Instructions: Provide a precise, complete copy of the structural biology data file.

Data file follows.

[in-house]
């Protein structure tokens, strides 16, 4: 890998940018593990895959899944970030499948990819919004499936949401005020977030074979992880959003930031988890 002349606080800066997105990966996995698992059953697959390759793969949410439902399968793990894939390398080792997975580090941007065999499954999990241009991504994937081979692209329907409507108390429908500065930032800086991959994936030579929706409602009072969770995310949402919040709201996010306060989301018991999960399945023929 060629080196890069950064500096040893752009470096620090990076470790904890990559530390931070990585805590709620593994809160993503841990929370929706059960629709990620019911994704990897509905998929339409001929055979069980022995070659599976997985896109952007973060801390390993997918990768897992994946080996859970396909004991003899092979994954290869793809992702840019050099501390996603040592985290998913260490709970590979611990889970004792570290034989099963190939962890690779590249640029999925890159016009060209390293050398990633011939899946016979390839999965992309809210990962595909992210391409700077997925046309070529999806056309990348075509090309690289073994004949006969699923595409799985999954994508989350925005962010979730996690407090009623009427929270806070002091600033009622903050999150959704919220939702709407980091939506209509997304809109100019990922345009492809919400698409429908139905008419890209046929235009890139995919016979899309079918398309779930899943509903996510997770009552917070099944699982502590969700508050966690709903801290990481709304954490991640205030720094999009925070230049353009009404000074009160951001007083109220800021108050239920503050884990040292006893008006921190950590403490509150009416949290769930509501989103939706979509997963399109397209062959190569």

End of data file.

[in-house]
């Protein structure tokens, strides 16, 4: 890998940018593990895959899944970030499948990819919004499936949401005020977030074979992880959003930031988890 002349606080800066997105990966996995698992059953697959390759793969949410439902399968793990894939390398080792997975580090941007065999499954999990241009991504994937081979692209329907409507108390429908500065930032800086991959994936030579929706409602009072969770995310949402919040709201996010306060989301018991999960399945023929 060629080196890069950064500096040893752009470096620090990076470790904890990559530390931070990585805590709620593994809160993503841990929370929706059960629709990620019911994704990897509905998929339409001929055979069980022995070659599976997985896109952007973060801390390993997918990768897992994946080996859970396909004991003899092979994954290869793809992702840019050099501390996603040592985290998913260490709970590979611990889970004792570290034989099963190939962890690779590249640029999925890159016009060209390293050398990633011939899946016979390839999965992309809210990962595909992210391409700077997925046309070529999806056309990348075509090309690289073994004949006969699923595409799985999954994508989350925005962010979730996690407090009623009427929270806070002091600033009622903050999150959704919220939702709407980091939506209509997304809109100019990922345009492809919400698409429908139905008419890209046929235009890139995919016979899309079918398309779930899943509903996510997770009552917070099944699982502590969700508050966690709903801290990481709304954490991640205030720094999009925070230049353009009404000074009160951001007083109220800021108050239920503050884990040292006893008006921190950590403490509150009416949290769930509501989103939706979509997963399109397209062959190569």